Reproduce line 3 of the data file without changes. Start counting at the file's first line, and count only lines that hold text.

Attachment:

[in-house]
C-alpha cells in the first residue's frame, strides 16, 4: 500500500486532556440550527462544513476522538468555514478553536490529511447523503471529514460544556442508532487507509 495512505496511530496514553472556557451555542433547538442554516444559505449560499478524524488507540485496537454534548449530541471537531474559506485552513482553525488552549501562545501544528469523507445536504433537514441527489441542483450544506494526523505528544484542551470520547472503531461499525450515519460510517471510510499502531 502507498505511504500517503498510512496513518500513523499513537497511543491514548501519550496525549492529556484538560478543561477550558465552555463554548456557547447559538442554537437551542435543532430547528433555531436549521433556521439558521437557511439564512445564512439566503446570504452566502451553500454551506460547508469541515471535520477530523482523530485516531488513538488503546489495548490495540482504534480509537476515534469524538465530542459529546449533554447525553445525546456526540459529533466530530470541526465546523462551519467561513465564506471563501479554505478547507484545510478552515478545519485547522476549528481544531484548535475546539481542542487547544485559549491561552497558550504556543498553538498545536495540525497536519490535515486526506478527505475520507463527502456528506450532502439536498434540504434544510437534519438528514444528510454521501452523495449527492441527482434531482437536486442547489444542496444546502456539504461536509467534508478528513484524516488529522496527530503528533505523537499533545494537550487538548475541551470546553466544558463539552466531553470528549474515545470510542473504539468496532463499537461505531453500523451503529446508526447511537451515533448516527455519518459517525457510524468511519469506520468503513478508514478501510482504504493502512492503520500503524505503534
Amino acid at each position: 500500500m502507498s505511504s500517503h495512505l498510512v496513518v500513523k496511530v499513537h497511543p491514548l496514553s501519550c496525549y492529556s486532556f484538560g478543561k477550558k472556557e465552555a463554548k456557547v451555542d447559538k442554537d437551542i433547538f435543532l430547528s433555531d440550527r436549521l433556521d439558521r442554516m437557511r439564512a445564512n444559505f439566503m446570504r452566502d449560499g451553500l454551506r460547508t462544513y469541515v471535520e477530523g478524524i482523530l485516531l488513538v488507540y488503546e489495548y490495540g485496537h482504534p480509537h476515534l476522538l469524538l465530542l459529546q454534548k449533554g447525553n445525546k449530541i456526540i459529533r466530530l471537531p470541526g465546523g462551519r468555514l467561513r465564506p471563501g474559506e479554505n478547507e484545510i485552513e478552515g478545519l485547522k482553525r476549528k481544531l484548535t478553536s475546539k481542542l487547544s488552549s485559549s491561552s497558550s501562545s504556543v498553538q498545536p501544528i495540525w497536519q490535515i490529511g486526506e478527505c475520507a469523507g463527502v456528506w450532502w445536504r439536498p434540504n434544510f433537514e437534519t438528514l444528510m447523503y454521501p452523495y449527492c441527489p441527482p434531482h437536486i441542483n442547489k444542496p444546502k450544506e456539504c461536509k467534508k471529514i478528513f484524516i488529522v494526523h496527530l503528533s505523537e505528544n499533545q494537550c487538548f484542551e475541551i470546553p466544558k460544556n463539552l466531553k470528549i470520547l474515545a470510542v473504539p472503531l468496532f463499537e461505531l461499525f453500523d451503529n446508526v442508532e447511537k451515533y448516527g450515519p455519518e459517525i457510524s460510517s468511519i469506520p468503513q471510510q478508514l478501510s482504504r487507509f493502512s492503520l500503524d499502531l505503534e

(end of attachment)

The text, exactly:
Amino acid at each position: 500500500m502507498s505511504s500517503h495512505l498510512v496513518v500513523k496511530v499513537h497511543p491514548l496514553s501519550c496525549y492529556s486532556f484538560g478543561k477550558k472556557e465552555a463554548k456557547v451555542d447559538k442554537d437551542i433547538f435543532l430547528s433555531d440550527r436549521l433556521d439558521r442554516m437557511r439564512a445564512n444559505f439566503m446570504r452566502d449560499g451553500l454551506r460547508t462544513y469541515v471535520e477530523g478524524i482523530l485516531l488513538v488507540y488503546e489495548y490495540g485496537h482504534p480509537h476515534l476522538l469524538l465530542l459529546q454534548k449533554g447525553n445525546k449530541i456526540i459529533r466530530l471537531p470541526g465546523g462551519r468555514l467561513r465564506p471563501g474559506e479554505n478547507e484545510i485552513e478552515g478545519l485547522k482553525r476549528k481544531l484548535t478553536s475546539k481542542l487547544s488552549s485559549s491561552s497558550s501562545s504556543v498553538q498545536p501544528i495540525w497536519q490535515i490529511g486526506e478527505c475520507a469523507g463527502v456528506w450532502w445536504r439536498p434540504n434544510f433537514e437534519t438528514l444528510m447523503y454521501p452523495y449527492c441527489p441527482p434531482h437536486i441542483n442547489k444542496p444546502k450544506e456539504c461536509k467534508k471529514i478528513f484524516i488529522v494526523h496527530l503528533s505523537e505528544n499533545q494537550c487538548f484542551e475541551i470546553p466544558k460544556n463539552l466531553k470528549i470520547l474515545a470510542v473504539p472503531l468496532f463499537e461505531l461499525f453500523d451503529n446508526v442508532e447511537k451515533y448516527g450515519p455519518e459517525i457510524s460510517s468511519i469506520p468503513q471510510q478508514l478501510s482504504r487507509f493502512s492503520l500503524d499502531l505503534e